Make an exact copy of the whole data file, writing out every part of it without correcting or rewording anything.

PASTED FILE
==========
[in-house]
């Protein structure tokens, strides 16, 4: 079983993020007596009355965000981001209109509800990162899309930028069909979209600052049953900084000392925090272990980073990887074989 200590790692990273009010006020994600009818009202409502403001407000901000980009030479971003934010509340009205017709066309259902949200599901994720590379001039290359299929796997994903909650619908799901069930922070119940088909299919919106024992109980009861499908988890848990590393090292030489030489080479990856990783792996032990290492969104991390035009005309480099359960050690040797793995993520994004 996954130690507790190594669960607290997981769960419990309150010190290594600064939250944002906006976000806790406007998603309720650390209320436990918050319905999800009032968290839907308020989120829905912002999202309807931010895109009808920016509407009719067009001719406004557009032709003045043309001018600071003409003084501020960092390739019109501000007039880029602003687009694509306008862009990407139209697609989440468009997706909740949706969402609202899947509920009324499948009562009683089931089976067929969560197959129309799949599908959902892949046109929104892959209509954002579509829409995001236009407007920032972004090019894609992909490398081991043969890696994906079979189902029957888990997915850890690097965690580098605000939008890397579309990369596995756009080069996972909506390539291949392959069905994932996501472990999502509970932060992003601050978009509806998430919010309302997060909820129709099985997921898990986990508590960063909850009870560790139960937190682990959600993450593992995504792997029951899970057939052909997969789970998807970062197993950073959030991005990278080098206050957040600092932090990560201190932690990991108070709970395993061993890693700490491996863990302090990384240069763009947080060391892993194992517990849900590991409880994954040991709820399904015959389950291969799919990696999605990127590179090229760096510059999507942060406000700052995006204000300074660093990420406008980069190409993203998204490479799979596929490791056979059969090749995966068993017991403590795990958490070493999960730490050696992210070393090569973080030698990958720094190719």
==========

[in-house]
């Protein structure tokens, strides 16, 4: 079983993020007596009355965000981001209109509800990162899309930028069909979209600052049953900084000392925090272990980073990887074989 200590790692990273009010006020994600009818009202409502403001407000901000980009030479971003934010509340009205017709066309259902949200599901994720590379001039290359299929796997994903909650619908799901069930922070119940088909299919919106024992109980009861499908988890848990590393090292030489030489080479990856990783792996032990290492969104991390035009005309480099359960050690040797793995993520994004 996954130690507790190594669960607290997981769960419990309150010190290594600064939250944002906006976000806790406007998603309720650390209320436990918050319905999800009032968290839907308020989120829905912002999202309807931010895109009808920016509407009719067009001719406004557009032709003045043309001018600071003409003084501020960092390739019109501000007039880029602003687009694509306008862009990407139209697609989440468009997706909740949706969402609202899947509920009324499948009562009683089931089976067929969560197959129309799949599908959902892949046109929104892959209509954002579509829409995001236009407007920032972004090019894609992909490398081991043969890696994906079979189902029957888990997915850890690097965690580098605000939008890397579309990369596995756009080069996972909506390539291949392959069905994932996501472990999502509970932060992003601050978009509806998430919010309302997060909820129709099985997921898990986990508590960063909850009870560790139960937190682990959600993450593992995504792997029951899970057939052909997969789970998807970062197993950073959030991005990278080098206050957040600092932090990560201190932690990991108070709970395993061993890693700490491996863990302090990384240069763009947080060391892993194992517990849900590991409880994954040991709820399904015959389950291969799919990696999605990127590179090229760096510059999507942060406000700052995006204000300074660093990420406008980069190409993203998204490479799979596929490791056979059969090749995966068993017991403590795990958490070493999960730490050696992210070393090569973080030698990958720094190719």